Tuesday, February 10, 2015


Tracy Marciniak at her baby's funeral
(NC-17)  It was nearly Valentine's day, 1992, when Tracy Marciniak's estranged husband showed up at her apartment. A 28-year-old mother of two, Tracy was expecting another baby in just five days. The two argued and he punched her in the stomach. "It felt like it had gone all the way through me," Tracy said. The baby, whom she'd already named Zachariah, was fine on a prenatal visit just the day before, she says. But when she arrived at the hospital that night, doctors couldn't find his heartbeat. Tracy pulled through, but the baby did not.

Because Zachariah was not considered a "born person," prosecutors could not charge the husband with homicide. They attempted to try him under an old state law banning illegal abortion, but his lawyer argued that the baby would have been stillborn anyway. In the end, a jury convicted the husband of reckless injury and sentenced him to 12 years in prison. Though Tracy Marciniak had long supported abortion rights, she became furious when she discovered that the law didn't protect her unborn son--and that women's groups wouldn't back her quest for a state law punishing his killer. Now she is allied with the National Right to Life. Speaking for the federal Unborn Victims of Violence Act, "There were two victims," she says. "He got away with murder."

A decade later, the Unborn Victims of Violence Act of 2004 (Public Law 108-212) is a United States law which recognizes a child in utero as a legal victim, if they are injured or killed during the commission of any of over 60 listed federal crimes of violence. The law defines "child in utero" as "a member of the species Homo sapiens, at any stage of development, who is carried in the womb".

Interestingly, Planned Parenthood went after a pro-abortion senator who dared to vote for the Unborn Victims of Violence Act.

Cathy Alderman, spokeswoman for Planned Parenthood of the Rocky Mountains, said, “You cannot support fetal personhood measures and be pro-choice.  We no longer believe her to be moderate, and we no longer consider her an ally on women’s health issues.”

The decision by Planned Parenthood of the Rocky Mountains to withdraw its support from Sen. Ellen Roberts, who supports legal abortion, rather clearly reveals that the only 'choice' Planned Parenthood supports is abortion, regardless of the child's stage of development.  
Senator Roberts maintains a “pro-choice” position on abortion, but because she supports justice for pregnant women and their unborn babies, this pro-abortion group no longer supports her.  Pro-Choice?  Women make a choice to keep their baby and have their choice robbed from them by violent attackers who kill their baby, and ”pro-choice” Planned Parenthood withdraws its support from people who respect that.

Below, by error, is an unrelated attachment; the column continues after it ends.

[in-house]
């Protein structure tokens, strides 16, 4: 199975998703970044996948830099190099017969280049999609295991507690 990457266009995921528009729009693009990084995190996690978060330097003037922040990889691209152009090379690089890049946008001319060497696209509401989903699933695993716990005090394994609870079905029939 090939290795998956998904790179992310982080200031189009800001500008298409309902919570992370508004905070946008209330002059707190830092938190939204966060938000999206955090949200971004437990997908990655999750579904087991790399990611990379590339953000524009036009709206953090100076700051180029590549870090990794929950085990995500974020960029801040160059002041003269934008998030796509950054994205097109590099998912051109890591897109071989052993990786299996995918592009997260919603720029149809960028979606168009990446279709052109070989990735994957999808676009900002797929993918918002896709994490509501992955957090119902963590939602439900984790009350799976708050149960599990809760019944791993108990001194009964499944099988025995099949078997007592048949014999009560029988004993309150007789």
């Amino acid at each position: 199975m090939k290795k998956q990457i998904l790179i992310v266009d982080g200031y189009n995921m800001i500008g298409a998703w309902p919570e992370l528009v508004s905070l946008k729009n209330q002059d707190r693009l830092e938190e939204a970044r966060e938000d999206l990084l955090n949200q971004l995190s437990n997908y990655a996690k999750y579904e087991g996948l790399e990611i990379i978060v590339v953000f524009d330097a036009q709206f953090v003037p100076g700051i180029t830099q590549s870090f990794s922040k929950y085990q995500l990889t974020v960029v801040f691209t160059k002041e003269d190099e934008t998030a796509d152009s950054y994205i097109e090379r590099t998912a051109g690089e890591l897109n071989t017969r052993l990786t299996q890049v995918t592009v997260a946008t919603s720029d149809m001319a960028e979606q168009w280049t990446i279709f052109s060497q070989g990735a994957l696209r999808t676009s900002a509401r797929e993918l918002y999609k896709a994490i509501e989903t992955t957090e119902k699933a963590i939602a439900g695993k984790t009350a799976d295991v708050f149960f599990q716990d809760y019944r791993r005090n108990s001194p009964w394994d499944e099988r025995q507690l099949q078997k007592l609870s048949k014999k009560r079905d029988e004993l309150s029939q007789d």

Let's sort this out.  According to the act, if she's pregnant, and you kill her unborn child, that's murder.  PPhood objects to making it a crime to kill the unborn child that the mom wants to keep.  That clarifies things a bit.

Dynel Catrece Lane was arrested after she attacked a pregnant woman and cut her 7-month-old unborn baby from her womb. In this unbelievable act of violence, the baby died but the woman is expected to survive.

From CBS News, the suspect was arrested at Longmont United Hospital after she and her husband came in with the deceased baby. Apparently Lane’s husband didn’t know about the crime and thought she miscarried their baby. He drove her to the hospital but is not considered a suspect. Lane has at least two children who live with her at their home in Longmont, Colorado.

The victim was seven-months pregnant and was visiting Lane’s home to buy baby clothes advertised on Craigslist.

A 911 recording shows the baby breathed a heavy last gasp before she died.
Boulder County’s District Attorney, explains, “The issues involving an unborn child are complicated under Colorado law. In most circumstances, if a child was not actually born alive, then homicide charges are not possible.”

Update:  In April, 2016, Lane was convicted of three criminal felonies: attempted 1st degree murder, 1st degree assault, and child abuse knowingly/recklessly resulting in death. She was sentenced to 100 years.

The Unborn Victims of Violence Act was strongly opposed by most pro-choice organizations. The laws of 38 states also recognize the unborn child as the legal victim of homicide (and often, other violent crimes) during the entire period of prenatal development (27 states) or during part of the prenatal period (nine states). Legal challenges to these laws, arguing that they violate Roe v. Wade or other U.S. Supreme Court precedents, have been uniformly rejected by both the federal and the state courts, including the supreme courts of California, Pennsylvania, and Minnesota.

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